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French soldiers in Afghanistan: it's time to go back, says the French PS

(BRUSSELS2) After hesitating for a long time, the Socialist Party has just taken a very clear step forward on French involvement in Afghanistan, believing that the time for withdrawal has come. “The Socialist Party believes that France must revise its policy in Afghanistan. The military presence of France is no longer justified in this country.” writes Jean-Christophe Cambadélis, International Secretary of the Party. And to argue from recent facts “The political, military and security situation continues to deteriorate in Afghanistan. A French soldier was killed today and nine other soldiers were injured. This brings the number of our soldiers dead in Afghanistan to around fifty to date. Eight NATO soldiers were killed this weekend in attacks sometimes carried out by members of the Afghan armed forces. (…) On the political level, nothing demonstrates the will and capacity of the Kabul government to effectively fight corruption and ensure the security of the population. He is also engaged in negotiations with the Taliban against whom NATO forces have been at war for more than ten years.

A subject for the next presidential

The PS therefore took its time to express itself. Certain personalities of the PS have been critical for a long time of this commitment in Afghanistan which has lasted for ten years, such as Paul Quilès, former Minister of Defense under F. Mitterrand (1985-1986) who demanded, already a year ago, the withdrawal of the French contingent. He also told us how exasperated he was by the lack of debate in Europe, in France (read: Paul Quilès: we must open the debate in Europe on the presence in Afghanistan). It is now done, at least for France.

One year before the presidential elections, the withdrawal from Afghanistan will enter, willingly or by force, into the electoral campaign. And all parties will have to position themselves on a subject that is not very popular. The coalition forces have, in fact, planned to initiate a phase of military withdrawal which would begin after the summer of 2011 and end by 2014. But the timetable still remains very vague (read: Afghan forces will take over from NATO in seven areas).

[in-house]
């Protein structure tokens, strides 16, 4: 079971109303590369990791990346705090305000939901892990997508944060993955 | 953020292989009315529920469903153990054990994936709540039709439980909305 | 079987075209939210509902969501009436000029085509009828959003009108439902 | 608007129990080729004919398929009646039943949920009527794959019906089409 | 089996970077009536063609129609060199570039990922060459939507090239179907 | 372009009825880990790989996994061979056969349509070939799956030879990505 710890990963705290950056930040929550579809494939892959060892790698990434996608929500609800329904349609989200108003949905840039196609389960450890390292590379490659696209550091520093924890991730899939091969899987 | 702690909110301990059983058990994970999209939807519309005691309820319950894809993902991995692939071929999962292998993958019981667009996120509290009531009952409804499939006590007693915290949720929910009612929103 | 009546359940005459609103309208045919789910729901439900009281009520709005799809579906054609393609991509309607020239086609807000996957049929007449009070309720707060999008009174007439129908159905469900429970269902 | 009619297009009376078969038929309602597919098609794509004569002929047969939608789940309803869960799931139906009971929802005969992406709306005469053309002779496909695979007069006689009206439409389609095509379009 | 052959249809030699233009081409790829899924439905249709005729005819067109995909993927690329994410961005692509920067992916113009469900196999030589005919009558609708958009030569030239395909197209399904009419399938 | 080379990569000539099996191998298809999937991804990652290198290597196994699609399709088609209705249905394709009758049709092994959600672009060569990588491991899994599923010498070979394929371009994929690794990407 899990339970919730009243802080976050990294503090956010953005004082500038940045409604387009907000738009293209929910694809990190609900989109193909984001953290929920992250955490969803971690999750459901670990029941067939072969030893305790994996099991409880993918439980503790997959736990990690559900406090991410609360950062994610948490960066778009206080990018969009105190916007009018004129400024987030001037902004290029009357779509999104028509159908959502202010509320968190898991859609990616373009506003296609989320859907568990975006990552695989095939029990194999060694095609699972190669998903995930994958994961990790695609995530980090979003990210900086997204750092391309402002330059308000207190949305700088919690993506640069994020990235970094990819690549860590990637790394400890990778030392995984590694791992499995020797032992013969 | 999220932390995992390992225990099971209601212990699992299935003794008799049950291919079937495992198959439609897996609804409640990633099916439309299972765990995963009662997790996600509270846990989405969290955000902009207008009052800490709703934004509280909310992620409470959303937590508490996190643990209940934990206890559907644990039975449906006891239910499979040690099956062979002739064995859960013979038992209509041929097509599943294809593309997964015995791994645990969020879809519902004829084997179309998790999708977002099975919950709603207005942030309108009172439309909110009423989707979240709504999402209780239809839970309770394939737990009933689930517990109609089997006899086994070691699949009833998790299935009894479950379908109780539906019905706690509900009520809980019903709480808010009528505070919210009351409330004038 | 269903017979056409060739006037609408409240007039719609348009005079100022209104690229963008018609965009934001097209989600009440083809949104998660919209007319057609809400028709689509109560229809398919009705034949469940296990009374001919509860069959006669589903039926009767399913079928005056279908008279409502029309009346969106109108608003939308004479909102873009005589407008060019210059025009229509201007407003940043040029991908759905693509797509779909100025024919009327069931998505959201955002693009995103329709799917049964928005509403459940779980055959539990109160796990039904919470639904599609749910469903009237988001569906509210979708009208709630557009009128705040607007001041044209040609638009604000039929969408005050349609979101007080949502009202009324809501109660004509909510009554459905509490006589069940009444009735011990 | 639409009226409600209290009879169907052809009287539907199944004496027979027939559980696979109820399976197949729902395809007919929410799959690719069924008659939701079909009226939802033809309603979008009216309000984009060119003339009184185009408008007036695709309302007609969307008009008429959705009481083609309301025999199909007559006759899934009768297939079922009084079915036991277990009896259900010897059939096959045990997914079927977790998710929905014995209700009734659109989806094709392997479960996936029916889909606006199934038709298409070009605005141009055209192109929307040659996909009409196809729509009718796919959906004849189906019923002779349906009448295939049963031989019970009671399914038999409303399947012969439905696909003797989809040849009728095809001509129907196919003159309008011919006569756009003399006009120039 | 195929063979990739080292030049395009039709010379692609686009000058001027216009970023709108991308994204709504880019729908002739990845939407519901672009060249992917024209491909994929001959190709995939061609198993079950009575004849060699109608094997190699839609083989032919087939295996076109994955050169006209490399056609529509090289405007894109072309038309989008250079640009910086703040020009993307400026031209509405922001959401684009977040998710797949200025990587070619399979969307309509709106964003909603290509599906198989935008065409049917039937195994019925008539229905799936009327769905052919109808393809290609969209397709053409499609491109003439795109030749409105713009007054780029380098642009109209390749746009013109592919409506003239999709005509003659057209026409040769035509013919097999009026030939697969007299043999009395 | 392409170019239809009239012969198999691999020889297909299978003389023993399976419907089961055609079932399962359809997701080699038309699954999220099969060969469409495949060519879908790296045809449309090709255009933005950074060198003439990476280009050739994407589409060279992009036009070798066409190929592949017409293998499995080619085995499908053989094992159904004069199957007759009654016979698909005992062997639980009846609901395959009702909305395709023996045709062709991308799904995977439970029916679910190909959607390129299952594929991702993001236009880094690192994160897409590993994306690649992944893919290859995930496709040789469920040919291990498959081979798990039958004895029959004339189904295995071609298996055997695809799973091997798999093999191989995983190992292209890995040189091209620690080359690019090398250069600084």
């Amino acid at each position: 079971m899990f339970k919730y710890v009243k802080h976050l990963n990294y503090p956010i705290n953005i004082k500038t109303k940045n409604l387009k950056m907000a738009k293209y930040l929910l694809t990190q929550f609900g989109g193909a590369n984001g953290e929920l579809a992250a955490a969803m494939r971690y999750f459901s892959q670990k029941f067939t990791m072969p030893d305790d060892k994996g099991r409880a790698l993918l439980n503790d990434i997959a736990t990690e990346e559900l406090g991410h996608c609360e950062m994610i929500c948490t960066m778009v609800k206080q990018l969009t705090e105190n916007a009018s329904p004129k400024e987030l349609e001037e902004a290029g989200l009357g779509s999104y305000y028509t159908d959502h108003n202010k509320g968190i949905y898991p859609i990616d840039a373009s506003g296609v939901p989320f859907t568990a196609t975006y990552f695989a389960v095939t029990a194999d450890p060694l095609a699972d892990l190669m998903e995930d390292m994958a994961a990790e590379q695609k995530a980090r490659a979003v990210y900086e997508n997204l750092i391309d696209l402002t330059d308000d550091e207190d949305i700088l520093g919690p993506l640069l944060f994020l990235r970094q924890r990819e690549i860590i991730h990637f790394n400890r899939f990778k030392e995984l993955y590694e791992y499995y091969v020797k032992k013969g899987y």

An ideological divide European

We can emphasize that we are slowly moving towards an ideological divide in Europe. The Socialist Party French indeed joins several of its European counterparts (Dutch, Czech, Belgian, Finnish, German, etc.) who have already taken a position or are very openly questioning the continuity of the presence in Afghanistan. Even in the United Kingdom, the debate is getting tougher. Labor is beginning, quite timidly however, to publicly question the need to move on to another phase. “This is the end of the game” thus proclaims, in the New York Times, the former Foreign Secretary, David Miliband. It's necessary "negotiate with the Taliban“, the UN must “appoint a mediator (Muslim) for this purpose“. We must move from a military phase by NATO to a political phase under UN control. Otherwise the final withdrawal date, 2014, risk “to be illusory”.

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Nicolas Gros Verheyde

Chief editor of the B2 site. Graduated in European law from the University of Paris I Pantheon Sorbonne and listener to the 65th session of the IHEDN (Institut des Hautes Etudes de la Défense Nationale. Journalist since 1989, founded B2 - Bruxelles2 in 2008. EU/NATO correspondent in Brussels for Sud-Ouest (previously West-France and France-Soir).

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